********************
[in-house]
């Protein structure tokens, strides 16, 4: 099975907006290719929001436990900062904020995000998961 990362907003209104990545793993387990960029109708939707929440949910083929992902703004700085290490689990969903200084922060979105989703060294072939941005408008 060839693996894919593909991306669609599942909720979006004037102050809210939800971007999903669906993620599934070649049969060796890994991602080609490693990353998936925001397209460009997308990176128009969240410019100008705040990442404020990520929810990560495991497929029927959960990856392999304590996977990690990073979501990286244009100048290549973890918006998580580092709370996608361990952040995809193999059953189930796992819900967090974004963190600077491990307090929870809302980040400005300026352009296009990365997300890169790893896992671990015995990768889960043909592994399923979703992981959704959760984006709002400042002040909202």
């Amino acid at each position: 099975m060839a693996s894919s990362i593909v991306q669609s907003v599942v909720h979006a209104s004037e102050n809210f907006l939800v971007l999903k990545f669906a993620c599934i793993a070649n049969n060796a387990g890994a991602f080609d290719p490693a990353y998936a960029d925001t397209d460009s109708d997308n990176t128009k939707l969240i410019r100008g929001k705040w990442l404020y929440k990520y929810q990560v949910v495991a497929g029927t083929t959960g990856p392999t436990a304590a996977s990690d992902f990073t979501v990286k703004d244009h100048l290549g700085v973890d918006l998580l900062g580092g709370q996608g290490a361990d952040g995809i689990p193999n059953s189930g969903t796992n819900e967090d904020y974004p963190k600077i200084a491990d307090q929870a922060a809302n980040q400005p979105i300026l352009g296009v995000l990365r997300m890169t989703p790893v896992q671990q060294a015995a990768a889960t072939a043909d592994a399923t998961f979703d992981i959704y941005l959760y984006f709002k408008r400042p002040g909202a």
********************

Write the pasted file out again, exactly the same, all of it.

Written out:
[in-house]
């Protein structure tokens, strides 16, 4: 099975907006290719929001436990900062904020995000998961 990362907003209104990545793993387990960029109708939707929440949910083929992902703004700085290490689990969903200084922060979105989703060294072939941005408008 060839693996894919593909991306669609599942909720979006004037102050809210939800971007999903669906993620599934070649049969060796890994991602080609490693990353998936925001397209460009997308990176128009969240410019100008705040990442404020990520929810990560495991497929029927959960990856392999304590996977990690990073979501990286244009100048290549973890918006998580580092709370996608361990952040995809193999059953189930796992819900967090974004963190600077491990307090929870809302980040400005300026352009296009990365997300890169790893896992671990015995990768889960043909592994399923979703992981959704959760984006709002400042002040909202």
């Amino acid at each position: 099975m060839a693996s894919s990362i593909v991306q669609s907003v599942v909720h979006a209104s004037e102050n809210f907006l939800v971007l999903k990545f669906a993620c599934i793993a070649n049969n060796a387990g890994a991602f080609d290719p490693a990353y998936a960029d925001t397209d460009s109708d997308n990176t128009k939707l969240i410019r100008g929001k705040w990442l404020y929440k990520y929810q990560v949910v495991a497929g029927t083929t959960g990856p392999t436990a304590a996977s990690d992902f990073t979501v990286k703004d244009h100048l290549g700085v973890d918006l998580l900062g580092g709370q996608g290490a361990d952040g995809i689990p193999n059953s189930g969903t796992n819900e967090d904020y974004p963190k600077i200084a491990d307090q929870a922060a809302n980040q400005p979105i300026l352009g296009v995000l990365r997300m890169t989703p790893v896992q671990q060294a015995a990768a889960t072939a043909d592994a399923t998961f979703d992981i959704y941005l959760y984006f709002k408008r400042p002040g909202a």